2

I would like to add:

function ps_mem {
   python /home/vagrant/ps_mem/ps_mem.py -p $@
}

To the end of ~/.bashrc from the command-line. I have tried using:

printf "function ps_mem {\n python /home/vagrant/ps_mem/ps_mem.py -p $@ \n}" >> ~/.bashrc

And while it almost worked, the input field $@ was ignored, making this:

function ps_mem {
 python /home/vagrant/ps_mem/ps_mem.py -p
}

Instead, be added to the end of ~/.bashrc.

  • 2
    "'$@'" would do it... But you want "'"$@"'" so that you have quotes in the function. – jasonwryan Oct 27 '15 at 7:11
  • That looks more like a mix between a ksh script (function foo { syntax) and zsh script ($@ unquoted which only makes sense in zsh and is for the list of non-empty arguments) than a bash script. In bash, that would be ps_mem() { python /home/vagrant/ps_mem/ps_mem.py "$@"; } or if you do really want to remove empty arguments: ps_mem() (IFS=; set -f; python /home/vagrant/ps_mem/ps_mem.py $@;} – Stéphane Chazelas Oct 27 '15 at 8:55
2

Other answers have been given which will work, but in the spirit of helping you do it exactly the way you were trying to (since it's a totally fine way to do it):

Here is the original:

printf "function ps_mem {\n python /home/vagrant/ps_mem/ps_mem.py -p $@ \n}" >> ~/.bashrc

Here is a version that works:

printf 'function ps_mem {\n python /home/vagrant/ps_mem/ps_mem.py -p $@ \n}' >> ~/.bashrc

I recommend adding double quotes around $@ also:

printf 'function ps_mem {\n python /home/vagrant/ps_mem/ps_mem.py -p "$@" \n}' >> ~/.bashrc

Variable expansion is enabled in double quotes; disabled in single quotes.

5

Use a here document for such jobs:

cat <<'EOF' >>~/.bashrc
function ps_mem {
   python /home/vagrant/ps_mem/ps_mem.py -p "$@"
}
EOF

Special characters inside a here document will not be expanded by the shell when <<'EOF' is quoted. From POSIX Shell Command Language:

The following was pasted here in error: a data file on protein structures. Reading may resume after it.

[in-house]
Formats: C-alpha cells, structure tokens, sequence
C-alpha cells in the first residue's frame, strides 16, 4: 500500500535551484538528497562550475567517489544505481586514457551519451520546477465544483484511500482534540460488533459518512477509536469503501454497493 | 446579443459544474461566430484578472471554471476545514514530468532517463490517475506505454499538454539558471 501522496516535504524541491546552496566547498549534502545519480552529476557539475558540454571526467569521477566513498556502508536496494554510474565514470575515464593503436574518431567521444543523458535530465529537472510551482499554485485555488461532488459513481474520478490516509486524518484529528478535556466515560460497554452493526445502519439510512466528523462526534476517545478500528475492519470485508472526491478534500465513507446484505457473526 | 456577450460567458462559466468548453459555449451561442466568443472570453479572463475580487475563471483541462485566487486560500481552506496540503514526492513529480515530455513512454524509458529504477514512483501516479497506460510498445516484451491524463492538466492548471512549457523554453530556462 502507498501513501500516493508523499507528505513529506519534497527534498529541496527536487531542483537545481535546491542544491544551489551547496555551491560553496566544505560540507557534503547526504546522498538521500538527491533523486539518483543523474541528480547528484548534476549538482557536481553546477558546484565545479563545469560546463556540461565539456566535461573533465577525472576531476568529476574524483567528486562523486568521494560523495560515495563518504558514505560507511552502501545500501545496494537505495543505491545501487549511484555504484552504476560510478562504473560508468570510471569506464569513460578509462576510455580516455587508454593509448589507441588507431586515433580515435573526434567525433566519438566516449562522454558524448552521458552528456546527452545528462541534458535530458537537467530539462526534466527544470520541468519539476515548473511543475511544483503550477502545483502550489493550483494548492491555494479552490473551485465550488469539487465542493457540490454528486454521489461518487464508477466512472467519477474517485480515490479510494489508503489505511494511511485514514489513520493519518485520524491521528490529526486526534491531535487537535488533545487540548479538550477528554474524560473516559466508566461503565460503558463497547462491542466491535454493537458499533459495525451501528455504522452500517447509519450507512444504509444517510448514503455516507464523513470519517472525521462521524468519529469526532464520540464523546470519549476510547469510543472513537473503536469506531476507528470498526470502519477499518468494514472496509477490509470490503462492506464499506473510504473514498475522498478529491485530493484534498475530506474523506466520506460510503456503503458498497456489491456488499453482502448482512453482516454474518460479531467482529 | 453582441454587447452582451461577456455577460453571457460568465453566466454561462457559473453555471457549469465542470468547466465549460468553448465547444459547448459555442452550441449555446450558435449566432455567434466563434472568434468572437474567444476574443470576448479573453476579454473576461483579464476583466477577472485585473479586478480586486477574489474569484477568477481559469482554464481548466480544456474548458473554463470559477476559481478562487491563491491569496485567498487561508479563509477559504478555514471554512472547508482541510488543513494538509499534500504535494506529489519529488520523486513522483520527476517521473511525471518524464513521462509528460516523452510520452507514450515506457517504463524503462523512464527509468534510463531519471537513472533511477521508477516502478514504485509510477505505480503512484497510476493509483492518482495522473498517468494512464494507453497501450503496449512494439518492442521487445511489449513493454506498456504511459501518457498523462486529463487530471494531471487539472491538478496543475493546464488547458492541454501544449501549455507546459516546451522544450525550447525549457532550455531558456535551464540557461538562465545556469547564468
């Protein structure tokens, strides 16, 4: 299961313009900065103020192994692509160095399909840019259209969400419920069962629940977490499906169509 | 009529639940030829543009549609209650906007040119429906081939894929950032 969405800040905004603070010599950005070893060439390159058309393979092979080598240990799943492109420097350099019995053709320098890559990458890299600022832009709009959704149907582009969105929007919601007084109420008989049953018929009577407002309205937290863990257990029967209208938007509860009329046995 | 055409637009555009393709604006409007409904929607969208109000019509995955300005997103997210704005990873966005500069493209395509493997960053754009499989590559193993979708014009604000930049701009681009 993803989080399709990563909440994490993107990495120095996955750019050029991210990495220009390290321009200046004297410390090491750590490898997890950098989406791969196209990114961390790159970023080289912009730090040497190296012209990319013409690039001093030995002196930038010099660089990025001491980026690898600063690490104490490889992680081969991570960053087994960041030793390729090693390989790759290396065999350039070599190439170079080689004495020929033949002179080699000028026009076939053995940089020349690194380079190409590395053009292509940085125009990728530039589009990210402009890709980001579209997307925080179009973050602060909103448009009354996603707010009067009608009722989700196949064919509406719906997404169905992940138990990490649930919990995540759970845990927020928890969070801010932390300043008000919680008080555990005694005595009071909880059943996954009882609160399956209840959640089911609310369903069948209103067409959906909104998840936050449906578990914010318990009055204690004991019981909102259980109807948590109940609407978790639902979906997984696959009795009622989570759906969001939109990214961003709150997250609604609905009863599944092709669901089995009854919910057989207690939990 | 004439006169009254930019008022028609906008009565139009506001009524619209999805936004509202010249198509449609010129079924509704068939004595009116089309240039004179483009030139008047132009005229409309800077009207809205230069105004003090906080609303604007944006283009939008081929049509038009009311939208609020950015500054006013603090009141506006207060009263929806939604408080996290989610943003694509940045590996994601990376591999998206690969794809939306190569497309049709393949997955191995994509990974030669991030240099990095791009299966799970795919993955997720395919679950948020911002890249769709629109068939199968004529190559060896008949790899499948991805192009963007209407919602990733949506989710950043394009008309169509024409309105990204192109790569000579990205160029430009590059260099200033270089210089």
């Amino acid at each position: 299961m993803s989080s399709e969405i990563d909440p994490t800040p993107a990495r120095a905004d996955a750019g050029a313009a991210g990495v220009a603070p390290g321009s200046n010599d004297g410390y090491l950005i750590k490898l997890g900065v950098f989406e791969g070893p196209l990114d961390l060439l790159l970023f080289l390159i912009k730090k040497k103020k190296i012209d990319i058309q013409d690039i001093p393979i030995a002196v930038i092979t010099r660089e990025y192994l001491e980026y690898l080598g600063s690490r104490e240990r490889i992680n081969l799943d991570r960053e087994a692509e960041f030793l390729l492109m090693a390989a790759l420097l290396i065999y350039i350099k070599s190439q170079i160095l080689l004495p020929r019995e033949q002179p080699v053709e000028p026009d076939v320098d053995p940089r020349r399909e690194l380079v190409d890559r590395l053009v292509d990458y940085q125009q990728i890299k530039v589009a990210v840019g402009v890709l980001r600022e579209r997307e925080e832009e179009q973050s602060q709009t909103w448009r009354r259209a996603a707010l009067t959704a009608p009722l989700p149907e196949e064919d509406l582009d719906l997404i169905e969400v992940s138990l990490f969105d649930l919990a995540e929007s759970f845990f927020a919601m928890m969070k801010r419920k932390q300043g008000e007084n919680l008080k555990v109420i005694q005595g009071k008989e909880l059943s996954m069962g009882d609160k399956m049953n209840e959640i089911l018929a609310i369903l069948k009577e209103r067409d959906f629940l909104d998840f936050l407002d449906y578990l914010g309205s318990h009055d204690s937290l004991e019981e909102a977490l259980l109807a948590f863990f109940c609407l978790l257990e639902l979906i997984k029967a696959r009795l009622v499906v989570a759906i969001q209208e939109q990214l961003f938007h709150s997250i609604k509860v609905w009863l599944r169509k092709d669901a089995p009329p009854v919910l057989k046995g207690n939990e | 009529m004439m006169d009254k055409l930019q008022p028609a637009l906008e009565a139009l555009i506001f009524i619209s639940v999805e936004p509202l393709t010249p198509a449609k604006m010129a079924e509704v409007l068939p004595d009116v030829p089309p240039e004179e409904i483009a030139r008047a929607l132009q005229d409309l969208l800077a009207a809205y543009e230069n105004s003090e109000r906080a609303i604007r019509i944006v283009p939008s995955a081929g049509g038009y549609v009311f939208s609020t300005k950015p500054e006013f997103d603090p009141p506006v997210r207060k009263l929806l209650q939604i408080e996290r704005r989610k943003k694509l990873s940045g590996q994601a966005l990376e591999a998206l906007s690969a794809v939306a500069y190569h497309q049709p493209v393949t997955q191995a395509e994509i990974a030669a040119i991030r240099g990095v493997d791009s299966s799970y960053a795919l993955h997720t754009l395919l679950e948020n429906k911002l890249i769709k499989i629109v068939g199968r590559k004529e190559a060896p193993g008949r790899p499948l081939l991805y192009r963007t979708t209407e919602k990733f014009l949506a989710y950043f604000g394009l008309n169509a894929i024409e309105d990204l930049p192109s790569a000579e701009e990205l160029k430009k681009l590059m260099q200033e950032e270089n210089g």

If any character in word is quoted, [...] the here-document lines shall not be expanded.

  • special chars will be expanded by the shell in a here doc. that's part of the point of them, simple templating. Use python ... "\$@" instead, otherwise "$@" will be expanded to the args of the current running script. – cas Oct 27 '15 at 7:22
  • 1
    @cas Sorry, forgot to add quotes in word. They will not be expanded now. – chaos Oct 27 '15 at 7:34
  • yep, that's right. +1 – cas Oct 27 '15 at 7:41
3

The printf in the original question works if you replace the double quotes " with single quotes.

I like to use printf this way. No special quoting rules as in here documents. And no thinking about \n. What you see is what you get:

printf '%s' '
function ps_mem {
   python /home/vagrant/ps_mem/ps_mem.py -p "$@"
}
' >> ~/.bashrc
  • 1
    To echo and "what you see is what you get" -> unix.stackexchange.com/questions/65803/… – chaos Oct 27 '15 at 8:22
  • RobertL, echo is only good for fixed text. printf is actually extremely simple and I urge you to learn it. – Wildcard Oct 27 '15 at 8:26
  • @chaos I don't think that information applies specifically to this answer, if you know different, please respond. Howerver, in the interest of overall good practice, I'm changing echo to printf, and will begin to use printf more often because it seems it's now widely supported (which has not always been true, depending how far back in time you go. – RobertL Oct 27 '15 at 8:48
  • 1
    It applies as soon as you have uncontrolled data -> a variable for example $@. But now it should be more reliable +1 – chaos Oct 27 '15 at 8:50
  • 1
    Better as printf %s '....' so as not to have to worry whether the text contains backslash or percent characters or not. – Stéphane Chazelas Oct 27 '15 at 8:51
0

To get your desired output you can use escape sequence like so

  python /home/vagrant/ps_mem/ps_mem.py -p \$@ 

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